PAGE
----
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domenica 13 ottobre 2013

Optic Nerve #13, We Will Remain, Alamo Value Plus #1

I was trying to organize some comics read recently and I picked up three of them for a review, starting with Optic Nerve #13 by Adrian Tomine, released in July from Drawn & Quarterly. I liked a couple of years ago Tomine's decision to resume publishing his series in the classic comic book format, while all his renowned colleagues dedicated themselves to graphic novels or converted their ongoing series in books (just like Chris Ware and Seth respectively with Acme Novelty Library and Palookaville). Issue 12 of Optic Nerve in September 2011 brought a breath of fresh air, especially with the first tale, A Brief History of the Art Form Known as "Hortisculpture", in which Tomine did something new compared to the past, regarding form, tone and content. Unfortunately this new issue is a step backwards, since that - always in my humble opinion - the main tale Go Owls is not perfectly successful. Go Owls combines the author's typical themes - remembering especially the issues from 5 to 11 of Optic Nerve (collected in the paperbacks Summer Blonde and Shortcomings) - with the ironic feeling of Hortisculpture, though creating a not so exciting mix that after a two-years wait leaves a little disappointed. Even the story published as the comic book cover isn't so funny as it should be. So it's better to immerse yourselves in the eight beautiful full color pages of Translated, from the Japanese, where Tomine tells in epistolary form the journey of a mother and her child from Japan to the United States during a family crisis. Deep, melancholy, introspective, the story doesn't show the characters but only the places where they move: someone can even consider it an exercise in style, but for me this is pure early days Tomine with the drawings and the elegant colors of today.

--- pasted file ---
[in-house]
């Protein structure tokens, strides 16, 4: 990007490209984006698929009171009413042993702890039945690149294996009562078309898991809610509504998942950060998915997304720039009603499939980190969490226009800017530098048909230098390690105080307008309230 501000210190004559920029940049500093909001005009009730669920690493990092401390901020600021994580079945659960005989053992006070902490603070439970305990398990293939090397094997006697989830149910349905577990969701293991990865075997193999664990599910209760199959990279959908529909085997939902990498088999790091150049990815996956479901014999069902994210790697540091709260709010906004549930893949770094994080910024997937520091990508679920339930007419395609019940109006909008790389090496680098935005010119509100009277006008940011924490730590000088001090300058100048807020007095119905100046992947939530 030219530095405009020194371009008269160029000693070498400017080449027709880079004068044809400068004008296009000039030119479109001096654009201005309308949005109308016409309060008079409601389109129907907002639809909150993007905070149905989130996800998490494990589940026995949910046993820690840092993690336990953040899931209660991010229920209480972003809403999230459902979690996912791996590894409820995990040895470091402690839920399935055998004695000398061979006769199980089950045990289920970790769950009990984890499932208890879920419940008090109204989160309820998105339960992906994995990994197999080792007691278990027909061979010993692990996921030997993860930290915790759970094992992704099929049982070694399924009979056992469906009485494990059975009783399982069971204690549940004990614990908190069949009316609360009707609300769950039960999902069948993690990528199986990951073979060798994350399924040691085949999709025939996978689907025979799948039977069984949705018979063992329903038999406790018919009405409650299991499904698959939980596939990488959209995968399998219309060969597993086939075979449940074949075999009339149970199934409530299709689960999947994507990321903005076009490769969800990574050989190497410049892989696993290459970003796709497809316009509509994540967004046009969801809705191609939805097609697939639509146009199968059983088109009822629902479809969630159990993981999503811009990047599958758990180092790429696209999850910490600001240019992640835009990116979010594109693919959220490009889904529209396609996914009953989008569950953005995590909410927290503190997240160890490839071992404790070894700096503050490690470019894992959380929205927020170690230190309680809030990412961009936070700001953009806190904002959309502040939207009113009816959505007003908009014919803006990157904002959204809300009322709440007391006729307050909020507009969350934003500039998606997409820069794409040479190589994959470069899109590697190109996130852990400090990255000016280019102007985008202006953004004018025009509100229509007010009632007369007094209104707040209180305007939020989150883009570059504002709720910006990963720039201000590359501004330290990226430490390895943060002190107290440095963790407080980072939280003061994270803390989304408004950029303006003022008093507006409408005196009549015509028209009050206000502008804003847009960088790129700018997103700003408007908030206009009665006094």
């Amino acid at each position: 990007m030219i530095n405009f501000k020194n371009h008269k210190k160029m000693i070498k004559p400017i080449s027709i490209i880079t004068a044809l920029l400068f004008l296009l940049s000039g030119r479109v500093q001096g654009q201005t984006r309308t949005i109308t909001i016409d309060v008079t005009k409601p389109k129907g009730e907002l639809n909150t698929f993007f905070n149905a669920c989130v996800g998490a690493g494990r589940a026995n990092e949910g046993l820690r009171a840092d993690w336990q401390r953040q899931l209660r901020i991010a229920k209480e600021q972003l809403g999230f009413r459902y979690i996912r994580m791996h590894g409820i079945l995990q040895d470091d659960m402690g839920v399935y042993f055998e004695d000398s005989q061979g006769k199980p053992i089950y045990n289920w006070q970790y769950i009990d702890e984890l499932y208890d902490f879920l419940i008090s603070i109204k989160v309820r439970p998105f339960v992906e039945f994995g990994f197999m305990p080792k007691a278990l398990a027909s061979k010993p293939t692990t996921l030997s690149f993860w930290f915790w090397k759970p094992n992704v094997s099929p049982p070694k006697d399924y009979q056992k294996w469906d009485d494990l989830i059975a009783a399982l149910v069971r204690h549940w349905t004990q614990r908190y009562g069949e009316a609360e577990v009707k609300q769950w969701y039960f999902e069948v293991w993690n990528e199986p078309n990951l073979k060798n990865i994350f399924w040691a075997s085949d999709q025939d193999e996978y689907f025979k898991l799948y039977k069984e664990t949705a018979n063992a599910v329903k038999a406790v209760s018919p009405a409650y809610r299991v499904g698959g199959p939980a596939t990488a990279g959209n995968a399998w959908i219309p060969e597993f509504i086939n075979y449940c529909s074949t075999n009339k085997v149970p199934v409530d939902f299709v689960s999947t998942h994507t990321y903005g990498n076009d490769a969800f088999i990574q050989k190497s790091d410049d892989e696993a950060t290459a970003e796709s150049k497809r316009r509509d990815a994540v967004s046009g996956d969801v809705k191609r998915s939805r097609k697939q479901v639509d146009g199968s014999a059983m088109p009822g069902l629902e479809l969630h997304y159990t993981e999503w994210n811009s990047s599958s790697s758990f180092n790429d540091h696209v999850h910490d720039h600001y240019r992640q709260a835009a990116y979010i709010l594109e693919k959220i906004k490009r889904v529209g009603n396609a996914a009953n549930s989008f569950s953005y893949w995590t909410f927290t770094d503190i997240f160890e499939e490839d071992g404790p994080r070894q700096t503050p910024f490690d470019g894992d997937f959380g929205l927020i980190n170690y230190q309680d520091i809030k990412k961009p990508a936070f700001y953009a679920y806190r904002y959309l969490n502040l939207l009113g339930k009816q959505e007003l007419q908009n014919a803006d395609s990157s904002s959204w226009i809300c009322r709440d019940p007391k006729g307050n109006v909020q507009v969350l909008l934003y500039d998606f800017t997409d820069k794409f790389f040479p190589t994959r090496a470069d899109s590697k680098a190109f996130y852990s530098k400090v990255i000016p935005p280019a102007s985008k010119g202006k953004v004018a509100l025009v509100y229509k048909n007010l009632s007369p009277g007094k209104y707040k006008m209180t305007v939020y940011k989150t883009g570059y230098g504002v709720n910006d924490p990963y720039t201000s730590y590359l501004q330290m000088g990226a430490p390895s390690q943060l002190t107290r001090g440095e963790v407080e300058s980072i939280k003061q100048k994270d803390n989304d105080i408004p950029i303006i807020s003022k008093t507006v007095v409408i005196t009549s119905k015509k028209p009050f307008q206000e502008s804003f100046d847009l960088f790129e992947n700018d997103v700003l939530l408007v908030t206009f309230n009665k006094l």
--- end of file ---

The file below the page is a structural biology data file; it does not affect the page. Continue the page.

From Brooklyn, where Tomine lives at the moment, we move to Providence to meet Andrew White, a 22 year-old cartoonist who published for Box Brown's Retrofit Comics We Will Remain, a 48 pages collection of short stories subtly interconnected. This is a partly immature work, but even in the alternation of styles and techniques and with some indecisions in describing the human figure, White shows to have good ideas and can be considered a promise. What I like about him is the ability to look beyond the realism of the stories. So he gives a mysterious and magical tone to As Leaves Change Color, puts the metaphysical in the "title track" and shows some Kirbesque influences in Travel, a notable sci-fi experiment. If he succeeds in creating the right mix of intimacy and less usual themes, he will do great things.

Different spirit for the first issue of Alamo Value Plus, new series published by the excellent Revival House Press and created by Rusty Jordan, who already realized for the same imprint Buger Warz (with Levon Jihanian). Jordan's cartoon style is already perfectly mature and is used in a way that looks at the tradition of underground comics as to Peter Bagge. The first pages show a long dialogue between the protagonist Baldo and his colleagues at the department store where he works. But you have to wait just eight pages to get a crazy flashback taking up the rest of the book, where Baldo tells in an excessively epic and totally unrealistic way his struggle against Nazis during childhood, his and his mother's imprisonment and finally theirs escape. The last part of the story comes back to the present and portends a showdown between the main character and his nemesis, Captain Max Schidthed, still alive and longing for revenge. Alamo Value Plus is an enjoyable read that promises bizarre developments.